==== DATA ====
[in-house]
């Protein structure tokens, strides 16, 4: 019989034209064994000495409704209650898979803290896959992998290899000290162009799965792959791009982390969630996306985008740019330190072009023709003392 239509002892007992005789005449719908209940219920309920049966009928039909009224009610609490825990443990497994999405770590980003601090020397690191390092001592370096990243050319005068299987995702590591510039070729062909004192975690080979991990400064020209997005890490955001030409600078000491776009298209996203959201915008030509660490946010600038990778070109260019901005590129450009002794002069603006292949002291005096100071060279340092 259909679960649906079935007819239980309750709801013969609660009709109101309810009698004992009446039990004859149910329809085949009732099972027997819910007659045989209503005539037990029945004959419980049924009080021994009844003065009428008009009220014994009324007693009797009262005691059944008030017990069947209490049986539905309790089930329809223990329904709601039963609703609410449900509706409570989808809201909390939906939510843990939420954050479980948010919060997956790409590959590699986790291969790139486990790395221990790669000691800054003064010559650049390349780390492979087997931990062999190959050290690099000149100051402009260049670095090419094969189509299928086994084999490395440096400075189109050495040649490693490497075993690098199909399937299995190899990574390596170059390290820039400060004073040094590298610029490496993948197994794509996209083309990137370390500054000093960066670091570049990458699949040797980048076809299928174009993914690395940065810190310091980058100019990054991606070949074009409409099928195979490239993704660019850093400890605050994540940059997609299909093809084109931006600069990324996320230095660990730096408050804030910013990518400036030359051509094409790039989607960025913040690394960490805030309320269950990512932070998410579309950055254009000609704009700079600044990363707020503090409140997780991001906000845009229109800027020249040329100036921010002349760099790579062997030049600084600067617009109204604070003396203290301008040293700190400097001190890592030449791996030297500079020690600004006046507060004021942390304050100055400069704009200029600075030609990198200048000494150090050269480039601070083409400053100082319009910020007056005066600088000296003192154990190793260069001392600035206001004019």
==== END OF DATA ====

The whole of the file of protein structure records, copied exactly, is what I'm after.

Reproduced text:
[in-house]
């Protein structure tokens, strides 16, 4: 019989034209064994000495409704209650898979803290896959992998290899000290162009799965792959791009982390969630996306985008740019330190072009023709003392 239509002892007992005789005449719908209940219920309920049966009928039909009224009610609490825990443990497994999405770590980003601090020397690191390092001592370096990243050319005068299987995702590591510039070729062909004192975690080979991990400064020209997005890490955001030409600078000491776009298209996203959201915008030509660490946010600038990778070109260019901005590129450009002794002069603006292949002291005096100071060279340092 259909679960649906079935007819239980309750709801013969609660009709109101309810009698004992009446039990004859149910329809085949009732099972027997819910007659045989209503005539037990029945004959419980049924009080021994009844003065009428008009009220014994009324007693009797009262005691059944008030017990069947209490049986539905309790089930329809223990329904709601039963609703609410449900509706409570989808809201909390939906939510843990939420954050479980948010919060997956790409590959590699986790291969790139486990790395221990790669000691800054003064010559650049390349780390492979087997931990062999190959050290690099000149100051402009260049670095090419094969189509299928086994084999490395440096400075189109050495040649490693490497075993690098199909399937299995190899990574390596170059390290820039400060004073040094590298610029490496993948197994794509996209083309990137370390500054000093960066670091570049990458699949040797980048076809299928174009993914690395940065810190310091980058100019990054991606070949074009409409099928195979490239993704660019850093400890605050994540940059997609299909093809084109931006600069990324996320230095660990730096408050804030910013990518400036030359051509094409790039989607960025913040690394960490805030309320269950990512932070998410579309950055254009000609704009700079600044990363707020503090409140997780991001906000845009229109800027020249040329100036921010002349760099790579062997030049600084600067617009109204604070003396203290301008040293700190400097001190890592030449791996030297500079020690600004006046507060004021942390304050100055400069704009200029600075030609990198200048000494150090050269480039601070083409400053100082319009910020007056005066600088000296003192154990190793260069001392600035206001004019």